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Local Taxation

Part of the debate – in the House of Commons at 6:05 pm on 4th July 2005.

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Photo of David Jones David Jones Conservative, Clwyd West 6:05 pm, 4th July 2005

As the second Welsh Conservative Member to contribute to our debate, may I say that it is a great shame that there are not any Labour or Liberal Democrat Back Benchers in the Chamber? This is an important debate, and the House has much to learn from the experience in Wales. Wales has shown us the future, and it does not work.

Wales has suffered far more pain as a result of council tax in the past few years than virtually any other part of the country. In Denbighshire and Conwy, whose councils cover my constituency, the average band D tax has almost doubled over the past eight years. The position has been made infinitely worse by the revaluation exercise that has just been implemented in Wales. We were told that the exercise would be fiscally neutral, but, in Denbighshire, 29 per cent. of households have been rebanded upwards, while only 8.5 per cent. have been rebanded downwards. In Conwy, 32 per cent. went up, while only 6.5 per cent. went down. In the ward of Llandrillo-yn-Rhos in my constituency, more than 40 per cent. of homes have been rebanded upwards.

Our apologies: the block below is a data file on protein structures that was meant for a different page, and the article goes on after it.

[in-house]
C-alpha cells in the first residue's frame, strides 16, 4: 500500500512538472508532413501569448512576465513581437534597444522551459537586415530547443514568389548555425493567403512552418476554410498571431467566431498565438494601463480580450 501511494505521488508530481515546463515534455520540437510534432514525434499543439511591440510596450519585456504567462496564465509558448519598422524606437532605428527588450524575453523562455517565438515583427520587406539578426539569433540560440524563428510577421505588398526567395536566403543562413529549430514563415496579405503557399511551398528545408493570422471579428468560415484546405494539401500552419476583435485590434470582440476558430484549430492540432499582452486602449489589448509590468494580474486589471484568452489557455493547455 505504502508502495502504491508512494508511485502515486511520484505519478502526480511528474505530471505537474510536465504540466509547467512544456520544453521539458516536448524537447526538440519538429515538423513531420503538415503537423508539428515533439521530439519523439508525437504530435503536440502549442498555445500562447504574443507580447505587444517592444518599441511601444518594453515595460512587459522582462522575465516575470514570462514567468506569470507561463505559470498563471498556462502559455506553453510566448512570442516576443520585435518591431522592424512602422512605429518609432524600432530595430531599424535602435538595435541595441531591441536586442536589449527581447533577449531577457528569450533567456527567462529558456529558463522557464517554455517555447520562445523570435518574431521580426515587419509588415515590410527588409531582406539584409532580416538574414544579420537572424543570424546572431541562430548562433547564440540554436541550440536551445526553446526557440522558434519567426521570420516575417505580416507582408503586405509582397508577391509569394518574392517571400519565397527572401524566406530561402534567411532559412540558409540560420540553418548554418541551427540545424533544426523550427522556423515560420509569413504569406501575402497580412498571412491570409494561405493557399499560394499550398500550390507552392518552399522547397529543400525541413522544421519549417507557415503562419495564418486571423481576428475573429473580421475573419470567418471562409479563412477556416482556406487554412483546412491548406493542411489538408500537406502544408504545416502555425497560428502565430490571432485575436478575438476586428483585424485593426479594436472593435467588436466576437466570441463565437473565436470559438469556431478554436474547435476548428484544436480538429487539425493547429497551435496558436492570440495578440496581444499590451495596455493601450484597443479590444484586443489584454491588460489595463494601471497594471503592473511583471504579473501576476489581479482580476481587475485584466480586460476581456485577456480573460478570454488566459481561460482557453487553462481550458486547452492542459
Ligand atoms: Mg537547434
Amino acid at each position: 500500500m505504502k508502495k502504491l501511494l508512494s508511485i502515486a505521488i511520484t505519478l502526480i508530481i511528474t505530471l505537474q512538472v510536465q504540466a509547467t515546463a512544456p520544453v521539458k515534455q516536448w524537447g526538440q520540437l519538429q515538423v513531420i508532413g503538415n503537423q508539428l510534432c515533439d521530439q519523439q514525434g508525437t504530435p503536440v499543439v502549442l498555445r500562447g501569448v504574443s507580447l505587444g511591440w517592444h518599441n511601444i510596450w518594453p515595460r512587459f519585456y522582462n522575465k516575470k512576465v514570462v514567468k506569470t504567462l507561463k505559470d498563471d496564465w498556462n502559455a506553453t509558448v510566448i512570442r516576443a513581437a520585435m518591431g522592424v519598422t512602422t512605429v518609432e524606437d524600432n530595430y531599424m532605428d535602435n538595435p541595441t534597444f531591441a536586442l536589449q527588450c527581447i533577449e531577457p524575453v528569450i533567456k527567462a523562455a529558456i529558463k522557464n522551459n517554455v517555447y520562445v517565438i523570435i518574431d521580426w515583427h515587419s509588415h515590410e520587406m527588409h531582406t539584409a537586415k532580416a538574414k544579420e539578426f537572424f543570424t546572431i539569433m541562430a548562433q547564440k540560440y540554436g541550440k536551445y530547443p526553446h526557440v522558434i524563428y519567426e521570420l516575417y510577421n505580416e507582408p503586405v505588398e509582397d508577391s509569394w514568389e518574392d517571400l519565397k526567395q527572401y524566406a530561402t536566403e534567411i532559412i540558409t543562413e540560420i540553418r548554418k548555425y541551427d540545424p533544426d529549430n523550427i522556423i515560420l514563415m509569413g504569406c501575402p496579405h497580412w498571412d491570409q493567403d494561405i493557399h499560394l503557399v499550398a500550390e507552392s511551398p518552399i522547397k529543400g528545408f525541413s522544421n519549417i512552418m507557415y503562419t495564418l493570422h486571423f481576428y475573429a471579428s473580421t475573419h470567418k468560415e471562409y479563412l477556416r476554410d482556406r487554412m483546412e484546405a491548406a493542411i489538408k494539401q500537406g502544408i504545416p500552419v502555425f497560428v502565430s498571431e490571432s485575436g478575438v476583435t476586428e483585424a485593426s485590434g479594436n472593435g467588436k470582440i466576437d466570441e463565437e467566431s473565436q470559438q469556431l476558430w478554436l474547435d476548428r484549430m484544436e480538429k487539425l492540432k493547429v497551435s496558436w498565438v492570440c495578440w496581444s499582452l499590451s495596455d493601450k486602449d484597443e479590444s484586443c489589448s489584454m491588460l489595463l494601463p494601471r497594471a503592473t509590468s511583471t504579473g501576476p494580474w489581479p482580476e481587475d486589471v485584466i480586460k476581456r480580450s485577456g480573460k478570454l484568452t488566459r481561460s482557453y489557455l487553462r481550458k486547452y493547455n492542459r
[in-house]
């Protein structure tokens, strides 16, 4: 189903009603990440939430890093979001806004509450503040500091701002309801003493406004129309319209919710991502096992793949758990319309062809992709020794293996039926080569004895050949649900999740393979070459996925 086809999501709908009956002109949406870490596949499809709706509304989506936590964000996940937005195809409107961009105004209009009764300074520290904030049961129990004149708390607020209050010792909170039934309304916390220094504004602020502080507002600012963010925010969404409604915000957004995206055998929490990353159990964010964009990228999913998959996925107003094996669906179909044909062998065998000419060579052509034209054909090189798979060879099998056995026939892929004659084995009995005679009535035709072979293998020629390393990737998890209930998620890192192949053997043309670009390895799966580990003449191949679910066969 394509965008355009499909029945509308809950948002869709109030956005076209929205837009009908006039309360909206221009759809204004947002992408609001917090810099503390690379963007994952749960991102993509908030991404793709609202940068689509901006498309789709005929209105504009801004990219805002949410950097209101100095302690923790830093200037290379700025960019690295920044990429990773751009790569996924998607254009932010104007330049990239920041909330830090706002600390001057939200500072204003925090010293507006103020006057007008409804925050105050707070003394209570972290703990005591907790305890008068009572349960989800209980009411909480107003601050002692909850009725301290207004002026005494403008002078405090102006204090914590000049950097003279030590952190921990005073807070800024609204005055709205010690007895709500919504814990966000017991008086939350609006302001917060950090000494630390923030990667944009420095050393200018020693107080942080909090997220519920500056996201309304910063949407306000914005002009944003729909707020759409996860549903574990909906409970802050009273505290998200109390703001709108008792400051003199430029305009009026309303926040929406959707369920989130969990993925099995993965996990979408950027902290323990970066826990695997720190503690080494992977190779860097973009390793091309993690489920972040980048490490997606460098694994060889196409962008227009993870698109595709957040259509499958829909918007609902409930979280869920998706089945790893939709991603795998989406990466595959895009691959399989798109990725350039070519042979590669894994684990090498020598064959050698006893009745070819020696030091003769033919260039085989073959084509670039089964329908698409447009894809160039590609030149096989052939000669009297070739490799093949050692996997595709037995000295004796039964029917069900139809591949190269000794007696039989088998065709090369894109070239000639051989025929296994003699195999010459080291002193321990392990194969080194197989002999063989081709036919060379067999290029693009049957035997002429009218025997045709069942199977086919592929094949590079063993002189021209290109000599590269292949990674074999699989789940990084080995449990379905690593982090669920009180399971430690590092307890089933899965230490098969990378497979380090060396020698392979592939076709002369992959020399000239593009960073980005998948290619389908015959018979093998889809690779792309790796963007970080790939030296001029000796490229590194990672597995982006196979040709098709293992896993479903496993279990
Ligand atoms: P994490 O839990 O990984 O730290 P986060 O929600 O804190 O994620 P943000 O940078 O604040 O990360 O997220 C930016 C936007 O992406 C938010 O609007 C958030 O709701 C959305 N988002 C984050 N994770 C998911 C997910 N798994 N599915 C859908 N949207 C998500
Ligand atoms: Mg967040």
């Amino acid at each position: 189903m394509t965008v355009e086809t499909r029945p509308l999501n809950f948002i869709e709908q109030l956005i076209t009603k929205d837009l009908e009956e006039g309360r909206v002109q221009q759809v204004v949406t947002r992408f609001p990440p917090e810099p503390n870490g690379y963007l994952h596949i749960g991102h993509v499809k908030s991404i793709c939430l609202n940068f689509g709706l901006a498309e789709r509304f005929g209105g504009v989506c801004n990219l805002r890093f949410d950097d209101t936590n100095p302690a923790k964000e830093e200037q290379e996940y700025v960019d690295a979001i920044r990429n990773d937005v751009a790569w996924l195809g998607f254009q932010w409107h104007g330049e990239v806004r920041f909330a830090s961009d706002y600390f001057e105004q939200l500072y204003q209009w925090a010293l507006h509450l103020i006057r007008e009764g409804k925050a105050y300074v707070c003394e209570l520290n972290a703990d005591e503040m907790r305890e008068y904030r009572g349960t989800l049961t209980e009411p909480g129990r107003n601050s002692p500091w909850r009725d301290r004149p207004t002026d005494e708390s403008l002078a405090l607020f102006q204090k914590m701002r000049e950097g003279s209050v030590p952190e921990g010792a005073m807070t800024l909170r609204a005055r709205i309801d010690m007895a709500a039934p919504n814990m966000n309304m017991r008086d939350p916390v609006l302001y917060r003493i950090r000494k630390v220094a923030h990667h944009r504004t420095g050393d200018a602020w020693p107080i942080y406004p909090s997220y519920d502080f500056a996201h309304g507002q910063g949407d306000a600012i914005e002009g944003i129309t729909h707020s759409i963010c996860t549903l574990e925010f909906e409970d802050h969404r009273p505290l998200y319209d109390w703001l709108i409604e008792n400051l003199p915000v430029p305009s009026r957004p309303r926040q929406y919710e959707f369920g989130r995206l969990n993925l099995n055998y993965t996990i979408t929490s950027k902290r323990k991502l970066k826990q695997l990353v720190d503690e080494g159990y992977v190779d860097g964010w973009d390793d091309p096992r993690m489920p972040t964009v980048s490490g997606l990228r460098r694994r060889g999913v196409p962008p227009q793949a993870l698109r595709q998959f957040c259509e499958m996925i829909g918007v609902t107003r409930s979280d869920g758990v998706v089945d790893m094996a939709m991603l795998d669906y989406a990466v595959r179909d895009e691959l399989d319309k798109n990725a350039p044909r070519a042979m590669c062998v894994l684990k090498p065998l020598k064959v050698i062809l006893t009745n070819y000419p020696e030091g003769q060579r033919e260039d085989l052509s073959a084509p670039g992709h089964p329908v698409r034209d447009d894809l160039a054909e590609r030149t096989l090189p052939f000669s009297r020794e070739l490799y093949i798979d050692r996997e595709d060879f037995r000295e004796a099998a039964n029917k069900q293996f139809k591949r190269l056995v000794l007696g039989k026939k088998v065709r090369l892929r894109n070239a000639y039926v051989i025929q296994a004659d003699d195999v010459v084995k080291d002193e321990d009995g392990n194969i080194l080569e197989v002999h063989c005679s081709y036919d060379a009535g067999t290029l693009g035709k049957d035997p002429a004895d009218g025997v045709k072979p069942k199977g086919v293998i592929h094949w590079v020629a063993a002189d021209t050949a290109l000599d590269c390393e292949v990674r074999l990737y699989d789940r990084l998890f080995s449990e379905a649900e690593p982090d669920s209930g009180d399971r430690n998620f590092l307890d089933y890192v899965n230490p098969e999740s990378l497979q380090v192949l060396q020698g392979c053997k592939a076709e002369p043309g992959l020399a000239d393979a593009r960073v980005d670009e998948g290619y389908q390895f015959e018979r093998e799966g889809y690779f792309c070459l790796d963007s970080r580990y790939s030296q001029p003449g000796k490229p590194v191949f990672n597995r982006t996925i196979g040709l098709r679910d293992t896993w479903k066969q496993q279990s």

The rebanding exercise is wholly unfair and amounts to a tax on house price inflation. Across Wales, there have been dramatic council tax increases. Some householders in my constituency have experienced increases this year of over 22 per cent, but the rises caused by rebanding are not simply reflected in comparisons between past and present band D figures. In Conwy, the average council tax has increased by 121 per cent. since 1997, while in Denbighshire the average increase is 105 per cent.

Those increases have not been accompanied by an improvement in services—quite the reverse. Rebanding generates additional local revenue, but a sum in excess of that revenue is withheld by the Welsh Assembly from the local authority, whose general budget is therefore affected. Consequently, many thousands of Welsh council tax payers are paying substantially more tax for unimproved services. As my hon. Friend Mrs. Spelman said, that additional tax is an unashamed wealth tax. In fact, it is a stealth wealth tax, because it does not even have the decency to declare itself as a wealth tax.

The council tax system certainly needs to be amended and revised, but I caution the House against going down the route of rebanding and revaluation. The Welsh experience is a bitter one and, if it is writ large across England, the Government will be in severe trouble with taxpayers. As for the Liberal Democrat proposals for a local income tax, most average earners—the people on £35,000 or so a year cited by Dr. Cable—would think that something was terribly amiss if they had to pay an extra £600 a year for unimproved services. I urge the House to accept a warning from Wales, and beware the future.